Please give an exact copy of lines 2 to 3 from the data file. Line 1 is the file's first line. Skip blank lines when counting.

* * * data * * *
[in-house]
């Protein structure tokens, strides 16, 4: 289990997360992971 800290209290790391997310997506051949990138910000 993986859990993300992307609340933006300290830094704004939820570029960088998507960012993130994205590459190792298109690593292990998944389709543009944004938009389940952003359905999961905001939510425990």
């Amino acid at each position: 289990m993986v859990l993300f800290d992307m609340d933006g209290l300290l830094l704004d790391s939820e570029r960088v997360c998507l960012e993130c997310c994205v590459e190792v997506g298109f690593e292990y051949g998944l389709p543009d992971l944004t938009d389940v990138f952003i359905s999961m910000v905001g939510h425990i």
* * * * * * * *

């Protein structure tokens, strides 16, 4: 289990997360992971 800290209290790391997310997506051949990138910000 993986859990993300992307609340933006300290830094704004939820570029960088998507960012993130994205590459190792298109690593292990998944389709543009944004938009389940952003359905999961905001939510425990």
């Amino acid at each position: 289990m993986v859990l993300f800290d992307m609340d933006g209290l300290l830094l704004d790391s939820e570029r960088v997360c998507l960012e993130c997310c994205v590459e190792v997506g298109f690593e292990y051949g998944l389709p543009d992971l944004t938009d389940v990138f952003i359905s999961m910000v905001g939510h425990i």